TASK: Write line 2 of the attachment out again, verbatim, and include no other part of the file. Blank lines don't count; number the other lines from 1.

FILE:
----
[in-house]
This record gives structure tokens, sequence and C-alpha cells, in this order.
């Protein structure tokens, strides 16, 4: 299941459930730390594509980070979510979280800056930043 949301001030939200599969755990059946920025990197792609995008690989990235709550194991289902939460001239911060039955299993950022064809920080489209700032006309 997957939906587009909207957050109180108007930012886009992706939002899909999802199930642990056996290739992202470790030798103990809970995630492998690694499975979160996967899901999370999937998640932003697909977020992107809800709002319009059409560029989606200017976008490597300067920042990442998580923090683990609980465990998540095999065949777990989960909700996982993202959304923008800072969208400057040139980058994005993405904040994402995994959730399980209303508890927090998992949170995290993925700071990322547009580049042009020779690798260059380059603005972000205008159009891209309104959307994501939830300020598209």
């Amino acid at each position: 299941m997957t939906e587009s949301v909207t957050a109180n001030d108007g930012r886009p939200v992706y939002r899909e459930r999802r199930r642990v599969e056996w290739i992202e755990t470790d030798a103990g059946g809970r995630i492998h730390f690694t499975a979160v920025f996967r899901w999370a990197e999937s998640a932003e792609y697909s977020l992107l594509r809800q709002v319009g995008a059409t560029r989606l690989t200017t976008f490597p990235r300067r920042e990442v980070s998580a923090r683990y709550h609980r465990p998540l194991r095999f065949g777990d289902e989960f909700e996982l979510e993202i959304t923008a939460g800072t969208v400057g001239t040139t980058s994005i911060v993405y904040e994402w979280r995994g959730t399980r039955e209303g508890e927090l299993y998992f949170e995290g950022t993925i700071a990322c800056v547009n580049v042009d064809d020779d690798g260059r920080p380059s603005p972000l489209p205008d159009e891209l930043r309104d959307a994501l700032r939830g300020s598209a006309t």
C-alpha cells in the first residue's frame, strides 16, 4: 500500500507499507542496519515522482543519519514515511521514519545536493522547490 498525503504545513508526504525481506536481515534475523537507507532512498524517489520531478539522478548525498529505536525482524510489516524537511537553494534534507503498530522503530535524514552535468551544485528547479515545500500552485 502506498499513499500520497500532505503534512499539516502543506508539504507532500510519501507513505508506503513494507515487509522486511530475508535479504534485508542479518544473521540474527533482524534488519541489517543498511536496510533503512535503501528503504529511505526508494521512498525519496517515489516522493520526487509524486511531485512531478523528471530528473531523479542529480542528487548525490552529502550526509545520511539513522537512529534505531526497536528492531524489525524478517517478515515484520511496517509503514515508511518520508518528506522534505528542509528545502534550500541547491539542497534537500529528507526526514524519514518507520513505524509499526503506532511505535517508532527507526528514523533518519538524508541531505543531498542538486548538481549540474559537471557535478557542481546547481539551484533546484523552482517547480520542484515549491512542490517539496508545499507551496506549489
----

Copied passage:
This record gives structure tokens, sequence and C-alpha cells, in this order.